The following video shows a modern attempt at recreating fish mummification.

[Kathryn S. (Barr) McCloud]

Object: Amulet

Slate Turtle Amulet
Possibly Pre-Dynastic
Materials:  Slate

This object is a small (1 15/16” long) slate amulet from Egypt.  The thin slate disc is crudely carved in the outline of a turtle.  A hole is pierced near the tail for suspension.

The earliest representations of the Nile turtle date back to pre-dynastic times and were associated with magical significance that was meant to ward off evil.  Amulets such as this example were designed to defend the wearer’s health and life.  As time passed, the turtle became synonymous with drought, the enemy of the Sun god Ra.   Many times, a pair of tortoises would be depicted with a scale, representing the ebb and flow of the Nile‘s floodwaters.  Eventually, the turtle was associated with Set (the god of wind, desert storms, conflict and evil), and so with the enemies of Ra who tried to stop the solar barge as it traveled through the underworld to re-emerge with the new dawn.  Since the turtle was associated with night, it came to symbolize darkness and evil.  By the New Kingdom, the Sun god’s hostility toward the lowly turtle was even more strongly formulated in the phrase, “May Ra live and may the turtle die.”

Turtle shtyw

Belonging to the reptile order of Testudines, turtles are one of the oldest reptile groups known.  They are characterized by a special bony or cartilaginous shell developed from their ribs.  This shell acts as a shield into which the turtle withdraws at danger.  Turtles

are cold-blooded, which means they can varying their internal temperature according to the ambient environment. Turtles live in both aquatic and terrestrial environments; however, they lay their eggs on land only.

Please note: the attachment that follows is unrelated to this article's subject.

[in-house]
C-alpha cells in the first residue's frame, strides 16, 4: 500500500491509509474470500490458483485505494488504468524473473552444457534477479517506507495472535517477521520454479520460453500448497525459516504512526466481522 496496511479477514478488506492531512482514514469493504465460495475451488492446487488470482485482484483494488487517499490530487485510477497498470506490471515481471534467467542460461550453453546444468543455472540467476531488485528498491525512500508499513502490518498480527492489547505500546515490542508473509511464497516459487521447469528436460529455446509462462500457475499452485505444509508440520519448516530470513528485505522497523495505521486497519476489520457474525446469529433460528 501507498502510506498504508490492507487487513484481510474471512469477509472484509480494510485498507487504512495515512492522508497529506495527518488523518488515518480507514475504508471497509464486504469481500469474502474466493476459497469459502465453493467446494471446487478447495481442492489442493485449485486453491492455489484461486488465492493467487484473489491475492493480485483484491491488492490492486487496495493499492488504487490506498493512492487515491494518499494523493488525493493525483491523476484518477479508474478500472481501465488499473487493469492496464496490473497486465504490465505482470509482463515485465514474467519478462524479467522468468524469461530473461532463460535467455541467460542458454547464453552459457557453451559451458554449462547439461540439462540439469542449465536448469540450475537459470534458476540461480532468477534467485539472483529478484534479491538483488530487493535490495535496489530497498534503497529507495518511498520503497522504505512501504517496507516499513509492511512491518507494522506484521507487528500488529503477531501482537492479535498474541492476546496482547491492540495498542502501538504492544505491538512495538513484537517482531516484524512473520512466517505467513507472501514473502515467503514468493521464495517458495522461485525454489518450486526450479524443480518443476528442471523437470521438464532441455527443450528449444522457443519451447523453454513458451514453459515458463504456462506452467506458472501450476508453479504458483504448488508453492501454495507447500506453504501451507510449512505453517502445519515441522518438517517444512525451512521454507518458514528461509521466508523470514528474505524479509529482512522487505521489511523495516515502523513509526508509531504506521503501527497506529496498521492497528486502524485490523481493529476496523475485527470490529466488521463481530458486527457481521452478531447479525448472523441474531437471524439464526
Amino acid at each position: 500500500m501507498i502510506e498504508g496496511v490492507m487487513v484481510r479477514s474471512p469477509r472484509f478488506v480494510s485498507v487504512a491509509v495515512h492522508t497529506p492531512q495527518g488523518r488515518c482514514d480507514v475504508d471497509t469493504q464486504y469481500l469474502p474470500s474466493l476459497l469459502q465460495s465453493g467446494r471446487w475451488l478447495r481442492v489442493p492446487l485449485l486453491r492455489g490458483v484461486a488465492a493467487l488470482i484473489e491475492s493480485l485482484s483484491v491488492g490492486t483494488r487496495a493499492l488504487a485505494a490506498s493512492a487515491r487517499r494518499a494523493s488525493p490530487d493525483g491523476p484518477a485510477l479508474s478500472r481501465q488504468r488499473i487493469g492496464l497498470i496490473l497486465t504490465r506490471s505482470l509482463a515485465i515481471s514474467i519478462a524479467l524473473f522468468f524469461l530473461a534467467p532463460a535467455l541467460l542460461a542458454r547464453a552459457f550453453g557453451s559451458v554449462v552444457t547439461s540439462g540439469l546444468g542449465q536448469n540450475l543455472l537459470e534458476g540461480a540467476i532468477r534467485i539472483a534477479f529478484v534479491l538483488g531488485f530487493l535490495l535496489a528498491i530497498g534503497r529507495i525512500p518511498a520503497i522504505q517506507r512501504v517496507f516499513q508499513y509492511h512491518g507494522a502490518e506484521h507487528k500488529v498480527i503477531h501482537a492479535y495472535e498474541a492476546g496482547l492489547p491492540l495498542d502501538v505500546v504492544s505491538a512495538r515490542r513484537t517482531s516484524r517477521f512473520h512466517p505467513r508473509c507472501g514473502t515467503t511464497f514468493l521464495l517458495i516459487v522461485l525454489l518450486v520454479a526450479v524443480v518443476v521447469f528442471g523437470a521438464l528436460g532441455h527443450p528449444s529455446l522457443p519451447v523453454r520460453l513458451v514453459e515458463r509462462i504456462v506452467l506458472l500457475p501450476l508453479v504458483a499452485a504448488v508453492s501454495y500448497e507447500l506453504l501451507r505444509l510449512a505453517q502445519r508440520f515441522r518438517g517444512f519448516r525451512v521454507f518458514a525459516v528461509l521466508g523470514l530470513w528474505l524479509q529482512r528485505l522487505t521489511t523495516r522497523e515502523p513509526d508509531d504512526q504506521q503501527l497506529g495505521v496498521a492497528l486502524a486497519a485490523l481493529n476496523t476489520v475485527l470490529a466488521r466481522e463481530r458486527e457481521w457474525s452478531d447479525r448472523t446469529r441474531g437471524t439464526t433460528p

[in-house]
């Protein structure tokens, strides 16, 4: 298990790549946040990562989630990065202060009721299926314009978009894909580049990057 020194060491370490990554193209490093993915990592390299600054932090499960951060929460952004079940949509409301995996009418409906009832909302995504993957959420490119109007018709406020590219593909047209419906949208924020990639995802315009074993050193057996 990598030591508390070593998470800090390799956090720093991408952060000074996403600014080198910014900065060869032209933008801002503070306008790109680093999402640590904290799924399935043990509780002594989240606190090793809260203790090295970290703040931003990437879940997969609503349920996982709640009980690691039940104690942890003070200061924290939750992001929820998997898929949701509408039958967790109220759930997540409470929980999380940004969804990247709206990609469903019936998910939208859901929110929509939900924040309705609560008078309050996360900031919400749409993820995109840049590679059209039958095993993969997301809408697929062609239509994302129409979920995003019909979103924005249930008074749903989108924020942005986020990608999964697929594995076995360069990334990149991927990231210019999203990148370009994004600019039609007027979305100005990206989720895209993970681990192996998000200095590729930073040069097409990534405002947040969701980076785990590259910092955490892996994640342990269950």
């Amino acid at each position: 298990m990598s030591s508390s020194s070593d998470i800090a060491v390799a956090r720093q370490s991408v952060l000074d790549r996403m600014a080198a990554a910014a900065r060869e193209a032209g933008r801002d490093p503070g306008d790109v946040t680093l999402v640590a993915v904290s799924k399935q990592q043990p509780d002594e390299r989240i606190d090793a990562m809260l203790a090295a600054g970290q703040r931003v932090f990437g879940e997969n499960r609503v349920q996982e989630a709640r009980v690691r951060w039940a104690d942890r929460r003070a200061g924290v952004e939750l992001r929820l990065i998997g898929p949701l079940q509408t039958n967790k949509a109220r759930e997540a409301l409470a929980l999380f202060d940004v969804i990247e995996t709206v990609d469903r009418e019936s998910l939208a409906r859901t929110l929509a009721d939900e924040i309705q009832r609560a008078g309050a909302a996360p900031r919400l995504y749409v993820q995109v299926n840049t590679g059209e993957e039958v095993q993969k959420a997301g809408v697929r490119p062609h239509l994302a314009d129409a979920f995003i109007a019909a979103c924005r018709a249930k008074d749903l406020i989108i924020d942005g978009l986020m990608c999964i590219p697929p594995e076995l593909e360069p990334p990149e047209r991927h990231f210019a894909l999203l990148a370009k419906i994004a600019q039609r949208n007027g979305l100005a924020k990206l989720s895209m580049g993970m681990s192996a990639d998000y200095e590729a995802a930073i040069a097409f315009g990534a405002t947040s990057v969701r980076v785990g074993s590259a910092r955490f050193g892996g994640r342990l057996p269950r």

The turtle amulet is made from slate.  Slate is a metamorphic rock derived from a shale-type sedimentary rock composed of clay or volcanic ash.  Usually grey in color, slate can be found in various shades of grey from pale to dark and may also be purple or green.  Care must be taken to not confuse slate with shale, from which it may be formed, or schist (granite).   [Debra Taylor]

Object: Figurine

Egyptian: Bronze Cat
Egypt (possibly Saitic)
ca 664 to 525 BCE
Materials:  Bronze, wood

This object is an Egyptian bronze cat seated on a modern wooden base.  The wooden base is rectangular with the sides angling toward the interior.  The top platform is smaller than the base.  The wood has been painted black.  The top surface has been excised in order for the bronze cat to be set in.  The seated cat faces forward.  Its long tail wraps around the bottom right side and around the front legs.  The entire cat figure is very slender.  Two eyes, a nose, and a horizontal line for the mouth are visible.  Ears are on top of the head and pointed.  This figure  is believed to be of possible Saitic origination. The term “Saitic” comes from the city name “Sais,” which served as the center of power in the Delta region during the 26th Dynasty. The rule of the 26th dynasty is often referred to as the Saite period in Egyptian history. Psammetikhos I was the first ruler of the dynasty, and is traditionally thought to have ruled from about 664 to 610 BCE.

Cat figures such as this one are representations of deity Bastet, the“Devouring Lady,” the protector of women, especially pregnant women. Bastet (also known as Bast, Bastis, Bubastis, or Ubast) was believed to be responsible for joy, music, dancing, as well as health and healing.  Her cult can be traced back to 3200 BCE.  Around 950 BCE, she became a national deity when Bubastis became the capital of Egypt. Bubastis, a city in the eastern Nile Delta, is believed to have been the birthplace of Bastet.  The city itself has origins dating back to the 4th Dynasty and was populated into the Roman Period.